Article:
"Carsten Haitzler (The Rasterman)" wrote:
> On Tue, 27 May 2003 18:00:16 -0500 Stephen Dranger <stdrange@...>
> > Hello,
> > I've noticed the lengthy conversation regarding adding OS X like
> > performance to the existing iconbar. Myself and Ziba Scott are currently
> > working on the ecore_x framework that you need to keep track of things
> > like this. Basically these calls set up framework that keeps track of
> > all currently running tasks on the display. The taskbar program, i.e.
> > the code you want to write for the iconbar, will then ask the framework
> > to run a callback for it when say, a CreateNotify or DestroyNotify is
> > called. By setting things up like this, people can use whichever task
> > management method that they want - and it makes it much easier (as I'm
> > sure you know) to write a task manager.
> > The code is not yet completed, but we are working on it. So far we have
> > window creates and destroys changing a list of tasks visible on the root
> > window. The program also searches for all tasks when it starts up.
> > Currently we are working on the problem of callbacks. Our library will
> > accept callbacks as arguments and then call them whenever an important
> > event happens: create, destroy, minimize, etc. This allows the taskbar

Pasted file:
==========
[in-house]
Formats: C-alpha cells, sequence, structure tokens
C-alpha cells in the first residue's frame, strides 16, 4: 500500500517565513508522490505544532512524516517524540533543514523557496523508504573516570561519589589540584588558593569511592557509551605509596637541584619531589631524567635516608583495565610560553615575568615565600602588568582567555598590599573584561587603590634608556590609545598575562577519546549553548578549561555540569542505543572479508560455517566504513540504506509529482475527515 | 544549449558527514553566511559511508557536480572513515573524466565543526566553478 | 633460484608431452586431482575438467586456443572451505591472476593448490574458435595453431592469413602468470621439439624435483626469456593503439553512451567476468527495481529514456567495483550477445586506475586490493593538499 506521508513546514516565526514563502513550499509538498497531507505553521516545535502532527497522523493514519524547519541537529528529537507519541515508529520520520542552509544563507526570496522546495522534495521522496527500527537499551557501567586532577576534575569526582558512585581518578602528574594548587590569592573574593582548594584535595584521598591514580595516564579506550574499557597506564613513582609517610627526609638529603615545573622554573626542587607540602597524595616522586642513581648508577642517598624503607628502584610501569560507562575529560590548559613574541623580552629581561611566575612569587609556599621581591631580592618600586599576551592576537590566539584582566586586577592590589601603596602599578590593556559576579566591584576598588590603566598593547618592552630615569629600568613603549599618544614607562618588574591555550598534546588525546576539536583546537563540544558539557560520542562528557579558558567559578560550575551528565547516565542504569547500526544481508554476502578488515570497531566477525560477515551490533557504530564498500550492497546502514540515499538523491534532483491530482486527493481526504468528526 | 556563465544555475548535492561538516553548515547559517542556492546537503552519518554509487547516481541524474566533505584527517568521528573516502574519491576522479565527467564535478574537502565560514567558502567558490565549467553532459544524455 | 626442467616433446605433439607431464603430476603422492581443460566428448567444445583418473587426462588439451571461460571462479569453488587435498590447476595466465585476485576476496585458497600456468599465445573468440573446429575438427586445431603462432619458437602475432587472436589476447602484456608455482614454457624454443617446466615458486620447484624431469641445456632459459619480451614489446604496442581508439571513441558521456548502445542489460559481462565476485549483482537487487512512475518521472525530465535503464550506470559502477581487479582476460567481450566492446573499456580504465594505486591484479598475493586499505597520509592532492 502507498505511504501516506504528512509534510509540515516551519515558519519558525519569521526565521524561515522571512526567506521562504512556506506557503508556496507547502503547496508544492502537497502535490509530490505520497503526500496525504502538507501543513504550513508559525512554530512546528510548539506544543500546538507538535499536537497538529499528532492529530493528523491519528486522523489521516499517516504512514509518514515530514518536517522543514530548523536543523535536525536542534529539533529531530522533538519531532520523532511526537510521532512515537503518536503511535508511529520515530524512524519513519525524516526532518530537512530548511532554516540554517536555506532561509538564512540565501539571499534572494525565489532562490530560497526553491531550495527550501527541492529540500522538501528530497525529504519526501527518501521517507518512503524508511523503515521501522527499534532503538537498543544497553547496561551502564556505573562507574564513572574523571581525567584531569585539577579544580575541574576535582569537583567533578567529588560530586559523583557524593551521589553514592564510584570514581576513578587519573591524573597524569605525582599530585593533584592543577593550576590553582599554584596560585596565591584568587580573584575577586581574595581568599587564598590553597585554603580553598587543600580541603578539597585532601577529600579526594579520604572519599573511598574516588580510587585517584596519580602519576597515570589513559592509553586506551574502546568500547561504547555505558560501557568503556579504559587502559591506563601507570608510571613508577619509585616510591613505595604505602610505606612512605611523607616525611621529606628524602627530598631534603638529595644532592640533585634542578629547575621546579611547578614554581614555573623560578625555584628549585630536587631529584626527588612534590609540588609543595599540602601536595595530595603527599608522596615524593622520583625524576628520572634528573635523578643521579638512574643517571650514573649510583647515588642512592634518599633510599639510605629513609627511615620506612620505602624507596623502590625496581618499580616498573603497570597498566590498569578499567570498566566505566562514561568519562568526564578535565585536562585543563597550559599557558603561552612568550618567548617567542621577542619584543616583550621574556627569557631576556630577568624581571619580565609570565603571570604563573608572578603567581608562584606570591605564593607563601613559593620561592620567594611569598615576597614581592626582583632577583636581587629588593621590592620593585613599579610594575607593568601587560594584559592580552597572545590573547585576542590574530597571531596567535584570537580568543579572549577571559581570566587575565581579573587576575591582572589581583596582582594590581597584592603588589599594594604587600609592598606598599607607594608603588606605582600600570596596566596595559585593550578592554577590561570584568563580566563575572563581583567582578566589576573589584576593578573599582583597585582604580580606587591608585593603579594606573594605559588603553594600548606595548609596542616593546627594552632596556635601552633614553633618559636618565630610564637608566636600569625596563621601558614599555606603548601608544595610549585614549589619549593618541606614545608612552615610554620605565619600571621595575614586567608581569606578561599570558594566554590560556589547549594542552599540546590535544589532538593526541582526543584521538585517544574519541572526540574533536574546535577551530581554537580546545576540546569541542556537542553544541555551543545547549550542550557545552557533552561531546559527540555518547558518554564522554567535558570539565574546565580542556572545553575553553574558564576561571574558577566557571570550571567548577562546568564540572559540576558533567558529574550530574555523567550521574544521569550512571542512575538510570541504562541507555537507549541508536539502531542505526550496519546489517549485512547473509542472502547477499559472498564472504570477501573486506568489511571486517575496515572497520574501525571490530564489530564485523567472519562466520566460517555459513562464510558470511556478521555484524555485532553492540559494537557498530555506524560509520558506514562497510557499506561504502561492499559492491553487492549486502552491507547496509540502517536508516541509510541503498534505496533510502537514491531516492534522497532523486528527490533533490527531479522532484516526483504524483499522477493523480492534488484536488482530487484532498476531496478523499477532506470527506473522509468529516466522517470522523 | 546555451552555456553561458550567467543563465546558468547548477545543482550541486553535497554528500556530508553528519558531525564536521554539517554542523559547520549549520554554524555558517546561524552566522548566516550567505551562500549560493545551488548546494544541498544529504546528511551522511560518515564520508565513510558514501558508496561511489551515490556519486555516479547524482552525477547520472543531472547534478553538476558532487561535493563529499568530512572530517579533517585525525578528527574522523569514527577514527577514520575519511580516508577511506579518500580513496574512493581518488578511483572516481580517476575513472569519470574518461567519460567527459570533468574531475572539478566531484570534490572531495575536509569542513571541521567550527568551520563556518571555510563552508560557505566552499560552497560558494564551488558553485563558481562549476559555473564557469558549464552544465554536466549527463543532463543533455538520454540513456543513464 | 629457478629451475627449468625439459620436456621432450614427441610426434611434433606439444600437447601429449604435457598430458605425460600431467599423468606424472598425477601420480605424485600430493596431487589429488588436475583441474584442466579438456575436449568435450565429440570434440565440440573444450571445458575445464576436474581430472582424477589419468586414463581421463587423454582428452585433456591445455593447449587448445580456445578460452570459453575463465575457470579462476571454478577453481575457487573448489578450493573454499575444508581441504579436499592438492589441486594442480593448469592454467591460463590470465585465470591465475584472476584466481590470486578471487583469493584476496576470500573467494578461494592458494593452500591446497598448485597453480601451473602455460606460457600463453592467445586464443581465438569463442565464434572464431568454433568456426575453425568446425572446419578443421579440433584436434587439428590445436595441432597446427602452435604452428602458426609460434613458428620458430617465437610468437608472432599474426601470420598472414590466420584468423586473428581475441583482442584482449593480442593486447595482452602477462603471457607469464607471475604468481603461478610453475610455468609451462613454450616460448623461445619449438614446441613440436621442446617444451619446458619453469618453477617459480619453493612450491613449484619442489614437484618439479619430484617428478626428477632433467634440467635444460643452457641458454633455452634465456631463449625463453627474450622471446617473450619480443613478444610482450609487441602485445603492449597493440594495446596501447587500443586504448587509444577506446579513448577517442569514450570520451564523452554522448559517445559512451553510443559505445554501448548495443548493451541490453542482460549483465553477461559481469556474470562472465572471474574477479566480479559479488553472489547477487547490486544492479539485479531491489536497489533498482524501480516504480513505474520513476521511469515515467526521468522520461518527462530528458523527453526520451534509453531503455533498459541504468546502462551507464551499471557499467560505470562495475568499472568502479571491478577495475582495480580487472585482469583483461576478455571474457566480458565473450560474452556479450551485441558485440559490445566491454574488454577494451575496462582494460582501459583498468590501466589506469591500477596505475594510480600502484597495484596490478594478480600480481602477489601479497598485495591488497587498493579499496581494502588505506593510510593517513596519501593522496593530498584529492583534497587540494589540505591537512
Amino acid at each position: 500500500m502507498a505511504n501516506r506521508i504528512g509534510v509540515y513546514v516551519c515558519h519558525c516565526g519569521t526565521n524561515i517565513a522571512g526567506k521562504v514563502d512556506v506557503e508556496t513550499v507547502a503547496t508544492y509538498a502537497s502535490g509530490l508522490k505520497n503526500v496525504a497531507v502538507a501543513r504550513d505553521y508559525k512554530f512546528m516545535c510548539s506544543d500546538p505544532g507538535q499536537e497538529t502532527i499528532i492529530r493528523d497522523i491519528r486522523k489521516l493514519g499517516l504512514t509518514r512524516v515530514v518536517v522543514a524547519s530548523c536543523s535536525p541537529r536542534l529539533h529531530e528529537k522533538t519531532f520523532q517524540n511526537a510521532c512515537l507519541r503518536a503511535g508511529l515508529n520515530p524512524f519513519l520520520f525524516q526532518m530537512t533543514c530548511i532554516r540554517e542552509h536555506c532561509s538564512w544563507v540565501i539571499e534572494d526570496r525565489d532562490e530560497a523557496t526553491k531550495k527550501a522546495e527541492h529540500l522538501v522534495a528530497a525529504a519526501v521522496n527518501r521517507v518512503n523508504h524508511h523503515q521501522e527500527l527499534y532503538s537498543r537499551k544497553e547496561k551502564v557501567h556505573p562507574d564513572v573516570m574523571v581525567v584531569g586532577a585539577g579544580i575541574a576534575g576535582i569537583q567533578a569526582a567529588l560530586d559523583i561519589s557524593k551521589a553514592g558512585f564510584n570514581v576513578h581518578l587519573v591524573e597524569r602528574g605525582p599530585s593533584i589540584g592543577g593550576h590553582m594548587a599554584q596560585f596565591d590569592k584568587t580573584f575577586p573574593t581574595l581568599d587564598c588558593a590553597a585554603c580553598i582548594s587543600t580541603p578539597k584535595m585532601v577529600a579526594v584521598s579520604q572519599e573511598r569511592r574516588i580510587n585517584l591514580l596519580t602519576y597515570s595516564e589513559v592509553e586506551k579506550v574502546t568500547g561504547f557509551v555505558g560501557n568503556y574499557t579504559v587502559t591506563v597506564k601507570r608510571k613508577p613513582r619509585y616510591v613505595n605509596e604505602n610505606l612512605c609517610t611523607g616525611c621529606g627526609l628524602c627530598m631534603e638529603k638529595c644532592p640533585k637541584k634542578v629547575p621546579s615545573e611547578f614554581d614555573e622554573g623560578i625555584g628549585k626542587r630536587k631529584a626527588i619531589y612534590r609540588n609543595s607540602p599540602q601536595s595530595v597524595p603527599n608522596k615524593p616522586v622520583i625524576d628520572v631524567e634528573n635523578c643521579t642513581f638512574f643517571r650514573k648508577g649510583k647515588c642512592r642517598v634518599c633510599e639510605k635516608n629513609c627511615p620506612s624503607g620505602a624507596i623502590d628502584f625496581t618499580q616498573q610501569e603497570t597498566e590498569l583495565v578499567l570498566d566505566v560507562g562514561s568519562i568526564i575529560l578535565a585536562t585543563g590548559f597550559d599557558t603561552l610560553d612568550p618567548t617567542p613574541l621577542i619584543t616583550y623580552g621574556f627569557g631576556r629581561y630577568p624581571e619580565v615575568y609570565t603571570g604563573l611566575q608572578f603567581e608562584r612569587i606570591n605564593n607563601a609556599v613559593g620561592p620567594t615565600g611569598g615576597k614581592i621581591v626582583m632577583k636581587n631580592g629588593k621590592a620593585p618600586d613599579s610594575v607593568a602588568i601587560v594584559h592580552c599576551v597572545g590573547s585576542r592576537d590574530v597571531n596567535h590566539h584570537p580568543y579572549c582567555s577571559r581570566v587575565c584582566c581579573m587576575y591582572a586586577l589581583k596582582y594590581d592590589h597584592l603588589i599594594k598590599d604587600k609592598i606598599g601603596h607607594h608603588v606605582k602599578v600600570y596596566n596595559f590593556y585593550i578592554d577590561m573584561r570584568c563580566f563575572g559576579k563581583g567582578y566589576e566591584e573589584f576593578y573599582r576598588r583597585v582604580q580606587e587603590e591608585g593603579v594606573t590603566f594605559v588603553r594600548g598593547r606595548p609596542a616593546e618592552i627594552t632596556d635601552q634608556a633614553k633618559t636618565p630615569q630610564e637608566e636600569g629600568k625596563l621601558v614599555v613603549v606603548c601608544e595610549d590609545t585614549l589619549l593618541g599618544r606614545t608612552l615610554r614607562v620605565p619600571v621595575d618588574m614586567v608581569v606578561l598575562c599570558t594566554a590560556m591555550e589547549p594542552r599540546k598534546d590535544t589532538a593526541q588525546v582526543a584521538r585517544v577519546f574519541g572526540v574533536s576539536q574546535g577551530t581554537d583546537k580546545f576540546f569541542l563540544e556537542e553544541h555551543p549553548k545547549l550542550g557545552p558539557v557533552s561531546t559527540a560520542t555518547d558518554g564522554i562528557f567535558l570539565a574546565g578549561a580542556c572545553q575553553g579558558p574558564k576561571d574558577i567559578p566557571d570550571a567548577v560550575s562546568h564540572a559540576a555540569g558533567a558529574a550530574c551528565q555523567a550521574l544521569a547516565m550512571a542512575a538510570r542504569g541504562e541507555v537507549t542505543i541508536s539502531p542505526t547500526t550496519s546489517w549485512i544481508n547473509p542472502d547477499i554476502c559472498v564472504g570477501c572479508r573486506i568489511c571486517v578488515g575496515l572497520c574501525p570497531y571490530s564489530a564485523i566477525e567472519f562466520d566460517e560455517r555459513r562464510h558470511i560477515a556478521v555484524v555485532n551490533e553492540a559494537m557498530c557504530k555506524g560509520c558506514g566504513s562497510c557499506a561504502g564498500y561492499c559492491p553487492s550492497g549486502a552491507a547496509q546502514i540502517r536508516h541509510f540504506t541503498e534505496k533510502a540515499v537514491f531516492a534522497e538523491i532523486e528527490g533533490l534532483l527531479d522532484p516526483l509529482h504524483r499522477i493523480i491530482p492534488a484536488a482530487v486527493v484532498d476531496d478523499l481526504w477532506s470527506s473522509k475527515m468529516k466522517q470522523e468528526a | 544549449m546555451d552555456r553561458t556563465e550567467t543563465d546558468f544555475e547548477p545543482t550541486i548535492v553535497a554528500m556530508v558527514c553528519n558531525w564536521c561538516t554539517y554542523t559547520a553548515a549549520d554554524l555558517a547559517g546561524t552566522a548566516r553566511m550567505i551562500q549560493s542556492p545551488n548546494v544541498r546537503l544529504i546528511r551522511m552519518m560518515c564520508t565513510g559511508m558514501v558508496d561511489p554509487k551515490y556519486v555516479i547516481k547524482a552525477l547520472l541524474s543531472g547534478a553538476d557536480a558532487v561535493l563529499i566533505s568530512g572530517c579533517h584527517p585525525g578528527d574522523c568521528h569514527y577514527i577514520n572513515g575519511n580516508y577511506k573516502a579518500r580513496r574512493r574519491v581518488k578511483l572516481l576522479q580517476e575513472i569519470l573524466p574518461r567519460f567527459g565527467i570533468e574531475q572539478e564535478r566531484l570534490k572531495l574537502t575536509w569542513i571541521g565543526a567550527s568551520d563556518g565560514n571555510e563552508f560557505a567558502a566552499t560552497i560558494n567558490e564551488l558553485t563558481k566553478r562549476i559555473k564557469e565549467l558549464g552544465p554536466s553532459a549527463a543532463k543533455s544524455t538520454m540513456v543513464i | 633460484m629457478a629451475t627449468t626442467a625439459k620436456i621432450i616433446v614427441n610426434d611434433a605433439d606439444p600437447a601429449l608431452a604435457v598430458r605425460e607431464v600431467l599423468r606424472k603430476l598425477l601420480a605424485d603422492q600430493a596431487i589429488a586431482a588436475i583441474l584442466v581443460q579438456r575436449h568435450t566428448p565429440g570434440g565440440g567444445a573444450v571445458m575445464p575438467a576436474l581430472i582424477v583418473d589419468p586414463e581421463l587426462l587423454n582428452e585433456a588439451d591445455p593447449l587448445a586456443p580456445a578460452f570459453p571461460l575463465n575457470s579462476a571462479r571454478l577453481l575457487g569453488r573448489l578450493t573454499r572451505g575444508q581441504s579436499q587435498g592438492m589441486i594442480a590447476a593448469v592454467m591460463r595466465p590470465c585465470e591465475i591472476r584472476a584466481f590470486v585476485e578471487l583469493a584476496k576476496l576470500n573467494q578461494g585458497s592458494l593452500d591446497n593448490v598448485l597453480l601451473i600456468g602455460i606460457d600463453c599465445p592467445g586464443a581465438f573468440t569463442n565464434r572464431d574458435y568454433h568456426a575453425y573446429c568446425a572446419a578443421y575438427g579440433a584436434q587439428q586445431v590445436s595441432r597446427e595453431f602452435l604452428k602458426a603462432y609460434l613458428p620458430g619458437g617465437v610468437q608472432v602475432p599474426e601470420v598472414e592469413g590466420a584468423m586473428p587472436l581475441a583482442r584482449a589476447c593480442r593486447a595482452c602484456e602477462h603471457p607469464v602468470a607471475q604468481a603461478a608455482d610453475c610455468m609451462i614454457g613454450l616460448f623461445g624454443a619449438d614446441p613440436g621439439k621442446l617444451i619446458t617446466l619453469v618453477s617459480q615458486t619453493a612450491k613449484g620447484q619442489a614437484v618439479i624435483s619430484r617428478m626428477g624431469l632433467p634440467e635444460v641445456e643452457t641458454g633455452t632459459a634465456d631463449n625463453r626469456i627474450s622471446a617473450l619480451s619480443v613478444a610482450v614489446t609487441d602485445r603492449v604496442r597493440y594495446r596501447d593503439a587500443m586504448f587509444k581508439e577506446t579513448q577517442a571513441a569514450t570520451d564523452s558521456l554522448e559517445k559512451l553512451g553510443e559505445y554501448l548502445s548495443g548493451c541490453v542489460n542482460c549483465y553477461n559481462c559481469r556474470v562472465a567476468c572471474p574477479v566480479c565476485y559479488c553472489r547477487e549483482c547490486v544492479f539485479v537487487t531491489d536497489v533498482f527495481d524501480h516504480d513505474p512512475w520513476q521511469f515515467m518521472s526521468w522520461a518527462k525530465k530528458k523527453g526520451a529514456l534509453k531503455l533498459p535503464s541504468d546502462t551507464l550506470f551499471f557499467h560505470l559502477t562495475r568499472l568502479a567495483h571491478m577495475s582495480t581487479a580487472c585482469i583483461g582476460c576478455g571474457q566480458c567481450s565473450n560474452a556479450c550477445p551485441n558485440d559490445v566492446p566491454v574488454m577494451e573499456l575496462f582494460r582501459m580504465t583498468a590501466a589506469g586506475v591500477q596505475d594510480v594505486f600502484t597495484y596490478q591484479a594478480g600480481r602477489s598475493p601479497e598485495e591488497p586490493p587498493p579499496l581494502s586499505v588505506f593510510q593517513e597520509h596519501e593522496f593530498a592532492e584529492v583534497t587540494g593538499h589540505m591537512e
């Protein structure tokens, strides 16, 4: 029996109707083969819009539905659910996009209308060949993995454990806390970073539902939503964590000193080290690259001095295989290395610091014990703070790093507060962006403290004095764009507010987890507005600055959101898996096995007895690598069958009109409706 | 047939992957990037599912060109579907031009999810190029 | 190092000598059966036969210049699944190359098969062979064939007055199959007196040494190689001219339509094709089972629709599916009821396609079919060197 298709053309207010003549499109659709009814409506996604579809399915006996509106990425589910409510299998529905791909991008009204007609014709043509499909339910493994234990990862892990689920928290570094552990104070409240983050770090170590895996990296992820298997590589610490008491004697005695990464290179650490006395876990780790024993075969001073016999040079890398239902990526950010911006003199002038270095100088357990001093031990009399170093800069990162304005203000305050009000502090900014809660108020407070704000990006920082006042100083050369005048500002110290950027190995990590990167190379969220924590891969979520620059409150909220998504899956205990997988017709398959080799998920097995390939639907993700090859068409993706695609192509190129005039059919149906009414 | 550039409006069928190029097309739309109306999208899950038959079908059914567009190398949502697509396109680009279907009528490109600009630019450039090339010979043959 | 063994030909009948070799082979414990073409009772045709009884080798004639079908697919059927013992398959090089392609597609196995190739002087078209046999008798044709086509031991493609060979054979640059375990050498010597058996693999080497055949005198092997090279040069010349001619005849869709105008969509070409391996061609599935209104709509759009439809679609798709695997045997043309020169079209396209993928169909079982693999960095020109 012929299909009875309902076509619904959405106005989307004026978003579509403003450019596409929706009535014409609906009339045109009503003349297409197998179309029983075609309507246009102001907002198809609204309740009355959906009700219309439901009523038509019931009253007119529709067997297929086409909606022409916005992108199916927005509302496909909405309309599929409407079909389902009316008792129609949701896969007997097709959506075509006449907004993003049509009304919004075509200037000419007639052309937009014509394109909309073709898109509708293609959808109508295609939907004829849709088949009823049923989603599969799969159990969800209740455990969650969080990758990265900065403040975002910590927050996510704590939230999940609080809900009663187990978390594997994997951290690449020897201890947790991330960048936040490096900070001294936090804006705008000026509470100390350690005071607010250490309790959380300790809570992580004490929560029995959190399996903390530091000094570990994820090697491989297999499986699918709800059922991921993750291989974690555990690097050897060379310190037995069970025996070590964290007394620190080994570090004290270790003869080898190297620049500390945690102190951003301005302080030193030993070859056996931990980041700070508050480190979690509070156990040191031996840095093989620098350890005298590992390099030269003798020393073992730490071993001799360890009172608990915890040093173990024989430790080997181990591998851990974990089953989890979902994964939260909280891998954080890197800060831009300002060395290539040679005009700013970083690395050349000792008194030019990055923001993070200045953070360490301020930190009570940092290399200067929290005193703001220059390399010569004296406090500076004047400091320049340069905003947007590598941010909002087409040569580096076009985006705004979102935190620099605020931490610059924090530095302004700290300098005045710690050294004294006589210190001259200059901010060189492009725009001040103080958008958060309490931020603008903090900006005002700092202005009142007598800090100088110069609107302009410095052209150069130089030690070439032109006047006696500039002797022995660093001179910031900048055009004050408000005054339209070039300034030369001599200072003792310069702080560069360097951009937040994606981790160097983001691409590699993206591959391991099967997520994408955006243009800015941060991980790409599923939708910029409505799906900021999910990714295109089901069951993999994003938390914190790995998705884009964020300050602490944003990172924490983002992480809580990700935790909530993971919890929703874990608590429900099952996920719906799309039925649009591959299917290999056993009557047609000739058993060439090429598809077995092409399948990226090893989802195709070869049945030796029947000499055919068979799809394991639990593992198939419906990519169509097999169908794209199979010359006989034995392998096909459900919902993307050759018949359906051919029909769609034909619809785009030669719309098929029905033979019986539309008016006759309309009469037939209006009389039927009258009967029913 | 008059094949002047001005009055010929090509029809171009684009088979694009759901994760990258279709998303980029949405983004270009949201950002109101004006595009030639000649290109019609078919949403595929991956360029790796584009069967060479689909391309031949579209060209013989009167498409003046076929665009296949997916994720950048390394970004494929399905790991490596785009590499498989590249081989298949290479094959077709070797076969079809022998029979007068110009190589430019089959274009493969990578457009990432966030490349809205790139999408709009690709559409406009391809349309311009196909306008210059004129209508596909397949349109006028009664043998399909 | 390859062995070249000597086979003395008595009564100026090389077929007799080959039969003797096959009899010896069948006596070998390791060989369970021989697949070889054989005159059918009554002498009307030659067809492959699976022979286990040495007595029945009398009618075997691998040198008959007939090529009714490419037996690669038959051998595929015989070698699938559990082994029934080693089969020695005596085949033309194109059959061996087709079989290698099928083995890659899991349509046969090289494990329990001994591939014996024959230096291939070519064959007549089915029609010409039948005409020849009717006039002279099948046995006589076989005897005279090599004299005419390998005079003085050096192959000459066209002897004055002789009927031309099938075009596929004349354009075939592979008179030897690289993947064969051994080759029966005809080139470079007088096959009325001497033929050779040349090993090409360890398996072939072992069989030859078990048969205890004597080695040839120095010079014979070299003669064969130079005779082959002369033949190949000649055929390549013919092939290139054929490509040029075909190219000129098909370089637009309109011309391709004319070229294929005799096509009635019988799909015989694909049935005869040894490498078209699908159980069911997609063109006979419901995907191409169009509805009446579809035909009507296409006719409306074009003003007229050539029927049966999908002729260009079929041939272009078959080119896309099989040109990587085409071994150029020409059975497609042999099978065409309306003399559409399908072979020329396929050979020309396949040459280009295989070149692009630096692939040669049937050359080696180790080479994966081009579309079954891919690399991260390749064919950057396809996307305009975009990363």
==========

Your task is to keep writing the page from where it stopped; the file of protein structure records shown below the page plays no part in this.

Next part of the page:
> > to do cool stuff or update its list of tasks when these events happen.
> > The problem lies in the creates and destroys. Currently the taskbar
> > writer will listen (using one of our convenience functions) to the root
> > window property to find out when a window has been created or destroyed.
> > This forces the taskbar creator to maintain a list of windows and then
> > write a function that checks if the root window has changed because of a
> > create or destroy, then checks to see which window it is. Is this too
> > much to ask a taskbar designer to do? We are aiming for the ability for
> > a programmer to very simply make their own taskbar.
> > It will probably be finished soon, but only for the old ecore libraries,
> > as the new ecore_x libraries are rapidly changing (not completed, being
> > ported to XCB, etc). When both our code and the new ecore are finished,
> > we will port our code to the new ecore and it will be complete.
> Cool - BTW - you want to talk to Cobra - He's working on "ecore_ps" - basically the ability to tracka process Id, map it to a window id (or more than one) and monitor cpu etc. usage of those processes. basically very much linked with what you are doing. you're challenge is to 1. map PID you get back from fork() to a window on the screen - you'll NEED to do this (name +class or title isn't enough). ehack does this (see the e17 src tree :) ) it's an ld_preload and e17 has code there to exec things with the ld_preload. this lets you map a pid to a window - a VERY important thing. from there its just a matter of monitoring window maps, unmaps, destroys, creates, property changes etc. :)
I've been meaning to post some detail about ecore_ps / etop / whatever
we call it :) So here's a quick rundown of what it does so far, and
stuff left to do.